12. Violent Incident Response


National protocols for response to violent incidents should be developed and championed.

From the beginning of America’s fire service, firefighters have been responding to incidents that were the result of, or caused by, an act of violence. Fire departments respond to a wide range of events from the simple Saturday night altercation at the corner bar, to the events like: Watts, Columbine, Oklahoma City, 9/11, Webster, NY, or Gwinnett County, GA. On most occasions, the fire department responds, renders service, and returns to quarters. Unfortunately, over our history, not every member has been able to return home due to factors associated with violence.

In March 2006, former Peoria (AZ) Fire Department Fire Inspector Howard M. Munding produced a thesis titled “Violence Against Firefighter: Angels of Mercy Under Attack.” In the thesis, he quotes the stunning statistic that an estimated 700,000 assaults occur on paramedics and emergency medical technicians (EMTs) annually. Additionally, according to a 2008 National Fire Protection Association (NFPA) Firefighter Fatality Report, 32 firefighters died from assaults while on duty in the report’s 32-year history. At the end of 2010, that number grew to 34, or one firefighter per year. In order to ensure that we meet our mission, to make sure everyone goes home, we offer the following strategies designed to reduce the likelihood of injury or death from responding to incidents of violence.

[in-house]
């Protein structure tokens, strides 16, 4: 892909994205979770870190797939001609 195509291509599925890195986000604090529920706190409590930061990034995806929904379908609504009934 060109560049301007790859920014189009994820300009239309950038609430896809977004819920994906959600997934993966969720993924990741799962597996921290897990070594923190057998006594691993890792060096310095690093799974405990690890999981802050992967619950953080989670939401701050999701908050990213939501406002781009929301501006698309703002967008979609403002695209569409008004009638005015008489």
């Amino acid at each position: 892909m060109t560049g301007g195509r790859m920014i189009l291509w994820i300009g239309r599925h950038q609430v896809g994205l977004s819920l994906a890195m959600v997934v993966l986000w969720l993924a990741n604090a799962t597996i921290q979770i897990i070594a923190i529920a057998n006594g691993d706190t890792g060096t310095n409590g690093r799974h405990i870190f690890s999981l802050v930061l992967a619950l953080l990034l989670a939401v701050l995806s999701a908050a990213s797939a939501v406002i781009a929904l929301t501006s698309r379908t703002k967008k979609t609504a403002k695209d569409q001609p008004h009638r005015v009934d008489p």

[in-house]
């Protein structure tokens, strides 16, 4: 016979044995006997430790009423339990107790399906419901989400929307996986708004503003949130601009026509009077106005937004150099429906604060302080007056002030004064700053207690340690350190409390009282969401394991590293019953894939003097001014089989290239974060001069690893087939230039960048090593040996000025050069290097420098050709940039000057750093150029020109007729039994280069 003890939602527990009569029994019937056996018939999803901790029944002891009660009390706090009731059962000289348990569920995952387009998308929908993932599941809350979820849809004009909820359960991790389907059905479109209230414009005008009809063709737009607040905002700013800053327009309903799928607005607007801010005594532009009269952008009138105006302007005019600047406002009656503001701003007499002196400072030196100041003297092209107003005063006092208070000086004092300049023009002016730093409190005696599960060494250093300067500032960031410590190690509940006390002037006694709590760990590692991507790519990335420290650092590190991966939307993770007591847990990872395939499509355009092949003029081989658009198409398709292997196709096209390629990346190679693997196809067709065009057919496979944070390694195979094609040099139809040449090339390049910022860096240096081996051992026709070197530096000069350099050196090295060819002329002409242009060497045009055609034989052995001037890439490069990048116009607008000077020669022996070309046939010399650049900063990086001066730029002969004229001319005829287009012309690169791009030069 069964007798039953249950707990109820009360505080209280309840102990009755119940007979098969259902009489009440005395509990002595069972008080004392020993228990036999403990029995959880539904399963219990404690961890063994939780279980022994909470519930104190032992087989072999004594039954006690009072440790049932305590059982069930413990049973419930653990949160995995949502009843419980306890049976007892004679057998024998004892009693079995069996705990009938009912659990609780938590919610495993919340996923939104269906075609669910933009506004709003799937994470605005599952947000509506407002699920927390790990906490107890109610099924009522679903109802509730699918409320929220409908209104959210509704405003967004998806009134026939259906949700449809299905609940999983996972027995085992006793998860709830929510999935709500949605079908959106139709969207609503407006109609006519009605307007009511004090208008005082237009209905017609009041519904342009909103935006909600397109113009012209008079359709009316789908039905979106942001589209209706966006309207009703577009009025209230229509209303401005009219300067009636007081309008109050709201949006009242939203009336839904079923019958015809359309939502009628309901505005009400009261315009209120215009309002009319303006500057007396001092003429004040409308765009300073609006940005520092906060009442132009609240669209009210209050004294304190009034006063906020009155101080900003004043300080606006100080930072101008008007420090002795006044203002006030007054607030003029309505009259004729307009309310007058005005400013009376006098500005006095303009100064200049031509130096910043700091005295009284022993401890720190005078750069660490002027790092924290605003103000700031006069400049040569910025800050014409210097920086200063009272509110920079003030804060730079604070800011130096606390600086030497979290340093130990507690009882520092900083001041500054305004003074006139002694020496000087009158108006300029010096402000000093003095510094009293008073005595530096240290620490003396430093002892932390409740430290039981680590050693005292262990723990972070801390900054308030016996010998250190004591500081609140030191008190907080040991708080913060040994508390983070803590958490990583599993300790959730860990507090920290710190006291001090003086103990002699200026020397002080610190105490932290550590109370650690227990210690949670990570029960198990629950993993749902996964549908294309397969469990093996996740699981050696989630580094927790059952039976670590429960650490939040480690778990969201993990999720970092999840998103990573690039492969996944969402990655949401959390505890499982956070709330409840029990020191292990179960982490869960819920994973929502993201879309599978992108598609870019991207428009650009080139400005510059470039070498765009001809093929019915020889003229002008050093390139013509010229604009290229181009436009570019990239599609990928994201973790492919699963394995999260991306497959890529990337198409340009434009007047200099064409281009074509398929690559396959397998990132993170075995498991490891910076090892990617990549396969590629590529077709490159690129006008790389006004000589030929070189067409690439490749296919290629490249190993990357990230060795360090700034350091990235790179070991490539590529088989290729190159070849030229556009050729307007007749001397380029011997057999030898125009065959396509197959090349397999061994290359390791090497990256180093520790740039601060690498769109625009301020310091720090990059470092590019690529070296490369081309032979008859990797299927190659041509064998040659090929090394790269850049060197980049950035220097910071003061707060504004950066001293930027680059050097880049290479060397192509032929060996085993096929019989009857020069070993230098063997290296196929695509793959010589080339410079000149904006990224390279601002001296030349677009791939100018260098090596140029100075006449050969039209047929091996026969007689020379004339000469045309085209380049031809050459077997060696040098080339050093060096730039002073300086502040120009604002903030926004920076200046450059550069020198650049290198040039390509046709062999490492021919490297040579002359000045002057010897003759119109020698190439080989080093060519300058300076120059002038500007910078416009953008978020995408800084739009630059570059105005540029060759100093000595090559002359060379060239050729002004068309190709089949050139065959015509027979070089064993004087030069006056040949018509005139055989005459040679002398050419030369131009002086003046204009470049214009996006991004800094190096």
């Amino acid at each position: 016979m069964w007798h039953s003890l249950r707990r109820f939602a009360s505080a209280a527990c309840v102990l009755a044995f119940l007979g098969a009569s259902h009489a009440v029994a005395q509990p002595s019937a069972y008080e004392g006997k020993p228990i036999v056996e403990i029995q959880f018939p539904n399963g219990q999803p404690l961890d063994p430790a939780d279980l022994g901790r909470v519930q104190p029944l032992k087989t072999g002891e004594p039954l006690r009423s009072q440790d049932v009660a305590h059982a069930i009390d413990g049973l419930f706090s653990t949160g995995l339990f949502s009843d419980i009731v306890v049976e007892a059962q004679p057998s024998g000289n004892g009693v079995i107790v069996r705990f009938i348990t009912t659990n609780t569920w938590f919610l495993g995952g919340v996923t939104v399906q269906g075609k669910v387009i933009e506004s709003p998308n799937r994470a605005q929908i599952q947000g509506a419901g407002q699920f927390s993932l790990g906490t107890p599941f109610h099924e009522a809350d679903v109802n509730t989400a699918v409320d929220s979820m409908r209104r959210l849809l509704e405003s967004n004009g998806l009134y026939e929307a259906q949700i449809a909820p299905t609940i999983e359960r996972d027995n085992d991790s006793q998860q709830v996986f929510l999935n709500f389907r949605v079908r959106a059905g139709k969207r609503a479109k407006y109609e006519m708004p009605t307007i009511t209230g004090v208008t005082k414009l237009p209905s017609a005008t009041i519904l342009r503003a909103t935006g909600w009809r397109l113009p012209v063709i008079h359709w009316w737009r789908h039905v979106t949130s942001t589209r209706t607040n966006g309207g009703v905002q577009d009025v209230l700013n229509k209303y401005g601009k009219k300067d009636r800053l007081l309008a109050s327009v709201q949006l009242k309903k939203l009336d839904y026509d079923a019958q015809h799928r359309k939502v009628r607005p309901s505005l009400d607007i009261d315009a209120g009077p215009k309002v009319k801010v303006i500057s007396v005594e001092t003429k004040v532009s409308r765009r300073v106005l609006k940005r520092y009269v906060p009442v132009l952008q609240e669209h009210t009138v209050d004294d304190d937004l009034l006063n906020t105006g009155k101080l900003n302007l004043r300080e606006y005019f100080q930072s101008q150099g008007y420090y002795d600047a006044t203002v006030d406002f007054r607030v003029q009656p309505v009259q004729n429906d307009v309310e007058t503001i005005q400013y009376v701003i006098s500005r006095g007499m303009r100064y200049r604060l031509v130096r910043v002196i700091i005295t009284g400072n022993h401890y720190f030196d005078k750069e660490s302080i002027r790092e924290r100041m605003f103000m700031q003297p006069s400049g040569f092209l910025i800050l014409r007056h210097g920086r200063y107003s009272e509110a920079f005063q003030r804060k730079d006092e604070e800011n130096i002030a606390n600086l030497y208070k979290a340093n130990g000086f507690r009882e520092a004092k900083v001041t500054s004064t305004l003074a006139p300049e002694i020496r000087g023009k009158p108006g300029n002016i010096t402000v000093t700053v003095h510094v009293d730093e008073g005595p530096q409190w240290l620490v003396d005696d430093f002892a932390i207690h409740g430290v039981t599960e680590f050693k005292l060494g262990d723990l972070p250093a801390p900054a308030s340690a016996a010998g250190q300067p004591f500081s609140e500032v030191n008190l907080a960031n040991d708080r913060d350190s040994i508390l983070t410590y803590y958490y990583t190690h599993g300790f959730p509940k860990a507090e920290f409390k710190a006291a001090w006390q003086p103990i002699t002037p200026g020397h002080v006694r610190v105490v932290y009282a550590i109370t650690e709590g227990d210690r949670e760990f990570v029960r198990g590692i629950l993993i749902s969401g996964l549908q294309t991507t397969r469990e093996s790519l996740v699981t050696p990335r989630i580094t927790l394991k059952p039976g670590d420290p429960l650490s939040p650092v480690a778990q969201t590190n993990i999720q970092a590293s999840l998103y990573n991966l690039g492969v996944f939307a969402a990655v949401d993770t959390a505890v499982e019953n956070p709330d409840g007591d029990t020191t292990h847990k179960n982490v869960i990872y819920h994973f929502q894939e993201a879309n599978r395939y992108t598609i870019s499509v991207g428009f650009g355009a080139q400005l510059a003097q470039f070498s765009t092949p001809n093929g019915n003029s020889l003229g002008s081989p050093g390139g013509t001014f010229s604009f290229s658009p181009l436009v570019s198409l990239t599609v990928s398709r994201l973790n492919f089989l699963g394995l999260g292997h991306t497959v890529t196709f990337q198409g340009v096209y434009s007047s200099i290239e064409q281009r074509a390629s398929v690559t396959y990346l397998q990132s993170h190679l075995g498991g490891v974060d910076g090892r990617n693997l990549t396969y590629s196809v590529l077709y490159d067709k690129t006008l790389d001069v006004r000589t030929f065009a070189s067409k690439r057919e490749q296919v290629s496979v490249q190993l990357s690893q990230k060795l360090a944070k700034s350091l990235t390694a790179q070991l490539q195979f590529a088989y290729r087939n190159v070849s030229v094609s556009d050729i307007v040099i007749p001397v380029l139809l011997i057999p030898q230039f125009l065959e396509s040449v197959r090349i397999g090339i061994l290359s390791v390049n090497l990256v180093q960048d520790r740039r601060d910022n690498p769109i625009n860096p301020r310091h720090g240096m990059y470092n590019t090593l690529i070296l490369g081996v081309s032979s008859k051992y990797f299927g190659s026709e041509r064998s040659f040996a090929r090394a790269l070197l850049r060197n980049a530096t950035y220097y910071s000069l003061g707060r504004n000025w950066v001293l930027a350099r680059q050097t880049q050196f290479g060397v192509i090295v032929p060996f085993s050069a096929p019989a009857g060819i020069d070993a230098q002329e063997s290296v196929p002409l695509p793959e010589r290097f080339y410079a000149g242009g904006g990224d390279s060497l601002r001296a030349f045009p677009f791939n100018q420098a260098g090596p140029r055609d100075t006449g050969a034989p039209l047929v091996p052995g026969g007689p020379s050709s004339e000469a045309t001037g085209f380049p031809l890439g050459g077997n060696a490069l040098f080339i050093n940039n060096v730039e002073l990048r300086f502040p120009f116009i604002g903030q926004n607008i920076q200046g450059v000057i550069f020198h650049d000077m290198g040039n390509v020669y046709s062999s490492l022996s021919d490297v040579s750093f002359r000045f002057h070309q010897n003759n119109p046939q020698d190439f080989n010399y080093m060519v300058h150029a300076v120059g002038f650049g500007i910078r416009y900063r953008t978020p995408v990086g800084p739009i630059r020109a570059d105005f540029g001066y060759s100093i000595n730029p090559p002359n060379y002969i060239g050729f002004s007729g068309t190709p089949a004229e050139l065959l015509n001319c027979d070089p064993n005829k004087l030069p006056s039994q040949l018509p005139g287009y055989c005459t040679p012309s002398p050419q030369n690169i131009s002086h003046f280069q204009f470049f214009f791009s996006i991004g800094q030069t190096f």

• Improved understanding and application of Dynamic Risk Management
  • Initiate or improve communication with the local law enforcement component.
  • Define and expand role of dispatchers in reducing risk
  • Prohibit single (person) resource response to violent incidents
  • Require use of an Incident Management System
  • Communicate directly with Law Enforcement component prior to operating at an incident of violence.
  • De-commit personnel and equipment and leave if violence commences or reoccurs during fire department operations
  • Obtain stakeholder understanding and buy-in of response and deployment policies including non-response and non-engagement at incidents of violence.

Implementing these strategies will help reduce the likelihood of fire service members being injured or killed during a response to a violent incident. The 12th Initiative expands our understanding of how and where firefighters can be injured and demonstrates the need for the development of national protocols regarding violent incidents.

Latest Initiative 12 News

  • FireRescue1 launches What Firefighters Want 2024 survey FireRescue1 launched its annual What Firefighters Want survey, with this year’s theme focused on strengthening fire department leadership at all levels, plus how firefighters are taking ownership of their career development even amid a perceived lack of leadership at their agency.
  • NFFF Announces 4th Firefighter Life Safety Summit This important gathering builds on the advances from previous Life Safety Summits in Tampa (FL) and Truman Fire Forums (2019 and 2022) to move firefighter health and safety strategies forward. A keynote speaker for the event is Chief Fire Officer (CFO) Sabrina Cohen-Hatton, West Sussex Fire and Rescue Service, whose in-depth work on command decision-making revolutionized the British Fire Service’s approach to incident command.